The new boss of E.ON UK has told a prestigious gathering at Oxford University that the decarbonization of heat and transport now supersedes the drive towards renewable energy.

E.ON CEO Michael Lewis told Aurora’s Spring Forum that the UK had brought about success in developing its renewable energy industry, but now the focus must shift to other areas.

“[Renewable generation] has been a huge success, but in many ways, that is already done,” said Lewis. While there are “some issues around intermittency” to solve, “we have [achieved] renewable, low and zero carbon generation at a lower price than conventional generation. Now we need to turn to transport and heating – and that is where E.ON wants to play a key role.”
Michael Lewis
Lewis compared the status of the heat and transport area now with that of renewables over a decade ago, according to the Energyst, and pointed out that while the UK has succeeded in delivering almost 40GW of renewable generation, “success was far from a forgone conclusion back then”.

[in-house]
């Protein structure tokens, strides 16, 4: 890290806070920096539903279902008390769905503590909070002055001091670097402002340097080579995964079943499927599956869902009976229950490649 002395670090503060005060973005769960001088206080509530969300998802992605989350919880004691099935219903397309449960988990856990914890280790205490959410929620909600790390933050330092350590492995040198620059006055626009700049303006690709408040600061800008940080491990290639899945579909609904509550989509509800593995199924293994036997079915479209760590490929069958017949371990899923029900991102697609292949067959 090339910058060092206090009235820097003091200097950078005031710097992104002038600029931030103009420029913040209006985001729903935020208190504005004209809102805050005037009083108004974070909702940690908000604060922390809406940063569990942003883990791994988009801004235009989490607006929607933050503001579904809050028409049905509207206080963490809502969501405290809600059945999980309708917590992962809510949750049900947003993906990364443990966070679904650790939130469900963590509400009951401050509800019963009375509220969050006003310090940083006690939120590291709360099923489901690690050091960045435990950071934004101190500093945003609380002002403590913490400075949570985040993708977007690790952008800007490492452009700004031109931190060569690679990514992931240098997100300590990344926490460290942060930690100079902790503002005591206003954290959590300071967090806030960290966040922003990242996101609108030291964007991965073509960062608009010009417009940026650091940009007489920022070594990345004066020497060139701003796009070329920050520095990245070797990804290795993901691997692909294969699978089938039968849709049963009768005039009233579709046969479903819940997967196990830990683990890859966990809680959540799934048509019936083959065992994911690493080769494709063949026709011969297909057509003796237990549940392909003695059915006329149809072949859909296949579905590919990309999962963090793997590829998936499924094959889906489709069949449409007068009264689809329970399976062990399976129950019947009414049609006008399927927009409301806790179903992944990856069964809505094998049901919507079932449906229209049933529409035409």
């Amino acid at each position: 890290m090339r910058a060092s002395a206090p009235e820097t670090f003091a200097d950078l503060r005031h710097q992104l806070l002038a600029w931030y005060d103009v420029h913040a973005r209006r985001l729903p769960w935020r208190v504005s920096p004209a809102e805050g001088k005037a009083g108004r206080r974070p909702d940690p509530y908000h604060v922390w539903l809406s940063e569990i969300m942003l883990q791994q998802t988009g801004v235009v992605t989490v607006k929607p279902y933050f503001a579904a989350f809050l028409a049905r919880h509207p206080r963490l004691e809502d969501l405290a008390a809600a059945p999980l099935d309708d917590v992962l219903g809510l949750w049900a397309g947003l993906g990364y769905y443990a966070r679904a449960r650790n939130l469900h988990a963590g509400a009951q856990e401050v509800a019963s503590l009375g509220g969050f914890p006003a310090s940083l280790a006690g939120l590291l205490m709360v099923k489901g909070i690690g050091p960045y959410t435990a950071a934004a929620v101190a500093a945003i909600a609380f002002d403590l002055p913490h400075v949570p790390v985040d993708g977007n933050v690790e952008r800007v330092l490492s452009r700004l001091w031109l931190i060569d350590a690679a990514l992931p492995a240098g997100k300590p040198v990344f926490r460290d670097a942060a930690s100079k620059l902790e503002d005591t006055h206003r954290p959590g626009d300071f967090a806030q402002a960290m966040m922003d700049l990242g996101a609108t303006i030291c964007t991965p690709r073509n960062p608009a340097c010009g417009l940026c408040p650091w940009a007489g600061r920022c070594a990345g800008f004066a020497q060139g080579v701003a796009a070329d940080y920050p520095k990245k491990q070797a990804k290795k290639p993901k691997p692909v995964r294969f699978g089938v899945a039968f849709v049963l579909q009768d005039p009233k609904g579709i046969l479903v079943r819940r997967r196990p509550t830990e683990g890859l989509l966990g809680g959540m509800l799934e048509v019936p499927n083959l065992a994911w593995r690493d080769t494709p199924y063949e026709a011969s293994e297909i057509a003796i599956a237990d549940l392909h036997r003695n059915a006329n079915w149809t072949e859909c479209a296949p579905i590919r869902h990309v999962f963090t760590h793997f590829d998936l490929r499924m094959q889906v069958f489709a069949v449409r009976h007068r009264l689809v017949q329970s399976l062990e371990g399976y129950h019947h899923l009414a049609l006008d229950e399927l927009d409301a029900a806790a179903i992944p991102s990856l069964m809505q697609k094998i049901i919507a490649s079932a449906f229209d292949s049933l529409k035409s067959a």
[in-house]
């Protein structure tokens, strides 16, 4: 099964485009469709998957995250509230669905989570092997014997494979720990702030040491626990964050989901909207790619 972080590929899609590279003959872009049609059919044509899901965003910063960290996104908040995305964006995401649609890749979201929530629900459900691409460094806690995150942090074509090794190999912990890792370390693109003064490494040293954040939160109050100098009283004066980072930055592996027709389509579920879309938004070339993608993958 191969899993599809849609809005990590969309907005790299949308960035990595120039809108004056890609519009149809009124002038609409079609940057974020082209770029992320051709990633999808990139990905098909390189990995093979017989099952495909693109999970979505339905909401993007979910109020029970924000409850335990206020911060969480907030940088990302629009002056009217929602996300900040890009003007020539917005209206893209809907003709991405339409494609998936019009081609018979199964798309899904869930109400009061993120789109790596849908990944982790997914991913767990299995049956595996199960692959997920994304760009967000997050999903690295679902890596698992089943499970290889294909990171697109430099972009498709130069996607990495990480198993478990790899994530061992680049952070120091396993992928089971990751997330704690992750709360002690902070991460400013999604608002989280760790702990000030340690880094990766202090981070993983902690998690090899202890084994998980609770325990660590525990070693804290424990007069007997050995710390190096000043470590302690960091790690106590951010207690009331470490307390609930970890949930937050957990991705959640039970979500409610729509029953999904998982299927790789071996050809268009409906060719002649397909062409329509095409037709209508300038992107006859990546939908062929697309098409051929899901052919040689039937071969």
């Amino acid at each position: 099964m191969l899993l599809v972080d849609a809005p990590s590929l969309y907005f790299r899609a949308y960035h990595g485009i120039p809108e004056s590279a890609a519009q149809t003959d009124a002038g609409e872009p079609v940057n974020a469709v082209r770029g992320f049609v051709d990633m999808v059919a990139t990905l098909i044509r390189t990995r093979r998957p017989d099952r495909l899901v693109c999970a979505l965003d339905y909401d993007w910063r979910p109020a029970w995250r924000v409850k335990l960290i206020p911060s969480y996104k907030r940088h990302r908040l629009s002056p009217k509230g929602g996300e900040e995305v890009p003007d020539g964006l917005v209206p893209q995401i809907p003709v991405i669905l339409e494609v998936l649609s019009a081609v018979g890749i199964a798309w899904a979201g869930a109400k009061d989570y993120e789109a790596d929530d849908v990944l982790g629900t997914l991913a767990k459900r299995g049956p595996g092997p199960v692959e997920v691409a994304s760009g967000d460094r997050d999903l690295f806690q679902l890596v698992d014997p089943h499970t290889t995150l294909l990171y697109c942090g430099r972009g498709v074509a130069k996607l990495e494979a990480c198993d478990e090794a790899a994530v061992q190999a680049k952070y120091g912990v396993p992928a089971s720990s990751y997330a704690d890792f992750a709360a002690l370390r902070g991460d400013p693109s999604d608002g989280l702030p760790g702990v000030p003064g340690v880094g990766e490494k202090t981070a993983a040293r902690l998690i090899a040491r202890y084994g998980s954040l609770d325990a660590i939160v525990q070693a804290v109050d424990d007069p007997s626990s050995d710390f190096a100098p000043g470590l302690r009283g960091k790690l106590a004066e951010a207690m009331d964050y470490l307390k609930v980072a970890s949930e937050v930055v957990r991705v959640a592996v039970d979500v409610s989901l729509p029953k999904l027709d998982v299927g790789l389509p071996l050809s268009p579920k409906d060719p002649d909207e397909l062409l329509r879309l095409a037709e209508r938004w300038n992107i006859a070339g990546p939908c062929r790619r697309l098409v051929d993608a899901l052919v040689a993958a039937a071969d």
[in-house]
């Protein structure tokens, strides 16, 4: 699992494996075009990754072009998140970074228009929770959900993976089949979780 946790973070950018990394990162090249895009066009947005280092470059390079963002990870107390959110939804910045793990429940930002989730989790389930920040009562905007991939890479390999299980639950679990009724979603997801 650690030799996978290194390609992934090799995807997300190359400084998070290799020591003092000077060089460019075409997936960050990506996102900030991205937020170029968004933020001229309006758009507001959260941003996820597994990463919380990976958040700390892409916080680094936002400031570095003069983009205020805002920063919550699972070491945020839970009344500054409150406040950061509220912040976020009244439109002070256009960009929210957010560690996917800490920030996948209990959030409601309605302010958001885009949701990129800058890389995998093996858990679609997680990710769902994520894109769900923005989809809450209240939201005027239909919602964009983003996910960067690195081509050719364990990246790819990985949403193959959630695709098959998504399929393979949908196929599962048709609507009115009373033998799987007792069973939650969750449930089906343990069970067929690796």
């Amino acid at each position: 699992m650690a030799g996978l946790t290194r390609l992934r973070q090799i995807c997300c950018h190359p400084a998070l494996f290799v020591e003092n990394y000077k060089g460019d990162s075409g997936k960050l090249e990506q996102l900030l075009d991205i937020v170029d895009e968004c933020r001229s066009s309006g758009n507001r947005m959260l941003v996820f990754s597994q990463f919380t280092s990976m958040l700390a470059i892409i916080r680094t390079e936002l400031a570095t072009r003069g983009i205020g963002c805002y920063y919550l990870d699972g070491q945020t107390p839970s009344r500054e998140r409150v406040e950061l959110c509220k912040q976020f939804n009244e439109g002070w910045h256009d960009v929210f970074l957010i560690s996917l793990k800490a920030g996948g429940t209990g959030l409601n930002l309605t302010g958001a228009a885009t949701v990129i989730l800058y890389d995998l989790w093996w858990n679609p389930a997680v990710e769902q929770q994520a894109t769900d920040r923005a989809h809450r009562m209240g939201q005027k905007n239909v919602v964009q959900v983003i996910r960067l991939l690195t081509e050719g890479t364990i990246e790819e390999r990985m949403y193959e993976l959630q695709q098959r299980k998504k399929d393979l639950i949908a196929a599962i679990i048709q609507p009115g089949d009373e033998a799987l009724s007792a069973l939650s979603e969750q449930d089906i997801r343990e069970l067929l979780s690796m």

Lewis said in 2008, E.ON had two offshore projects under construction, “both hugely over budget and late”. The firm had another two in operation, both beset by technical difficulties. Meanwhile, the London Array project “came that close to not going ahead, and would not have gone ahead unless government had moved to two Rocs”.

The government’s decision to provide additional subsidy to offshore wind developers reaped the reward, he said, enabling the economies of scale that are leading to cost reductions.

“We were about to make an £800m investment decision, and needed to know that the government stood behind us, which they did, and created a world class industry,” Lewis said, adding that this approach to heat and transport would be similarly appreciated.

“We believe our capabilities are better deployed where there is still a problem to be solved,” he said, suggesting the starting point should be “making the existing system more efficient.”